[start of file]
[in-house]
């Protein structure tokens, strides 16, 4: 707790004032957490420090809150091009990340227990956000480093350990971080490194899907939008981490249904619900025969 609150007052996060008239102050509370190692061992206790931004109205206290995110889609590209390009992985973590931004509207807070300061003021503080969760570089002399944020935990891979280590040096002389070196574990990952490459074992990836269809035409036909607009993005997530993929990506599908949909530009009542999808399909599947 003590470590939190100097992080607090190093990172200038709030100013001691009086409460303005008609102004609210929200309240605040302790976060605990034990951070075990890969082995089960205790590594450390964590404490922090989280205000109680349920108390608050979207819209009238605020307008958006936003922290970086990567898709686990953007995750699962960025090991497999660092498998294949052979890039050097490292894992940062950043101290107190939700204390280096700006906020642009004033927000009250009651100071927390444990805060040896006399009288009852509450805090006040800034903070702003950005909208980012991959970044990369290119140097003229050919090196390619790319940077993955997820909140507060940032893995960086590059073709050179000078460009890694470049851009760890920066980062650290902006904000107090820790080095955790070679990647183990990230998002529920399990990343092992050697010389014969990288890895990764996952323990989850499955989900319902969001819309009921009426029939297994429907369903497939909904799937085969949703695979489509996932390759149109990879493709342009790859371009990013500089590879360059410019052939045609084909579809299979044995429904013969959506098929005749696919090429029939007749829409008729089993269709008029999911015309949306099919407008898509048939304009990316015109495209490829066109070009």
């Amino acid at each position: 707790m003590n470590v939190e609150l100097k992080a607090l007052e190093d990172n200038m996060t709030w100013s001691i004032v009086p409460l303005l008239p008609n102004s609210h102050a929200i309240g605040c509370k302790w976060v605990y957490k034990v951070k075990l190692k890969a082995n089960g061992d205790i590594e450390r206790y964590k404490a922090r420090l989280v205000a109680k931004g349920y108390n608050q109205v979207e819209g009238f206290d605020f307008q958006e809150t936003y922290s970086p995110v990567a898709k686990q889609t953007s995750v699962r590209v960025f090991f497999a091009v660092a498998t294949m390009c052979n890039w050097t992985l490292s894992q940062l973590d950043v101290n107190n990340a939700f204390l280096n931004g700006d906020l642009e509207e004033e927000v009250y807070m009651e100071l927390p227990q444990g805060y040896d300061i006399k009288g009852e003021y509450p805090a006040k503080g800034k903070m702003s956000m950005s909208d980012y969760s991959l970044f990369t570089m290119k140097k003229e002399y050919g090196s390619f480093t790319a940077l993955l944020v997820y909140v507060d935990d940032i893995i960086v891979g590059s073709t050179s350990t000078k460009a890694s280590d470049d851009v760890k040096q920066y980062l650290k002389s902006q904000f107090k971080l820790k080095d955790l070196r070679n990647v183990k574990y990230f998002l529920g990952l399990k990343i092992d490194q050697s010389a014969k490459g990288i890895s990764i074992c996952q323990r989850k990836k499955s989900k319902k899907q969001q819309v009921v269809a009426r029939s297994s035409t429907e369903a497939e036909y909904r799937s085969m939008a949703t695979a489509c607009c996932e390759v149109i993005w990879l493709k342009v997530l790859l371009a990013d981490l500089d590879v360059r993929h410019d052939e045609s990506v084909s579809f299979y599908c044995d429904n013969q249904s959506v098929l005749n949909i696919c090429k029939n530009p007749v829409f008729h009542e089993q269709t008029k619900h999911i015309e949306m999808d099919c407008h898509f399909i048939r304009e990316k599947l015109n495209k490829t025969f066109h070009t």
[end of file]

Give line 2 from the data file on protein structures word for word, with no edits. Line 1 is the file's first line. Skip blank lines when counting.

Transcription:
């Protein structure tokens, strides 16, 4: 707790004032957490420090809150091009990340227990956000480093350990971080490194899907939008981490249904619900025969 609150007052996060008239102050509370190692061992206790931004109205206290995110889609590209390009992985973590931004509207807070300061003021503080969760570089002399944020935990891979280590040096002389070196574990990952490459074992990836269809035409036909607009993005997530993929990506599908949909530009009542999808399909599947 003590470590939190100097992080607090190093990172200038709030100013001691009086409460303005008609102004609210929200309240605040302790976060605990034990951070075990890969082995089960205790590594450390964590404490922090989280205000109680349920108390608050979207819209009238605020307008958006936003922290970086990567898709686990953007995750699962960025090991497999660092498998294949052979890039050097490292894992940062950043101290107190939700204390280096700006906020642009004033927000009250009651100071927390444990805060040896006399009288009852509450805090006040800034903070702003950005909208980012991959970044990369290119140097003229050919090196390619790319940077993955997820909140507060940032893995960086590059073709050179000078460009890694470049851009760890920066980062650290902006904000107090820790080095955790070679990647183990990230998002529920399990990343092992050697010389014969990288890895990764996952323990989850499955989900319902969001819309009921009426029939297994429907369903497939909904799937085969949703695979489509996932390759149109990879493709342009790859371009990013500089590879360059410019052939045609084909579809299979044995429904013969959506098929005749696919090429029939007749829409008729089993269709008029999911015309949306099919407008898509048939304009990316015109495209490829066109070009």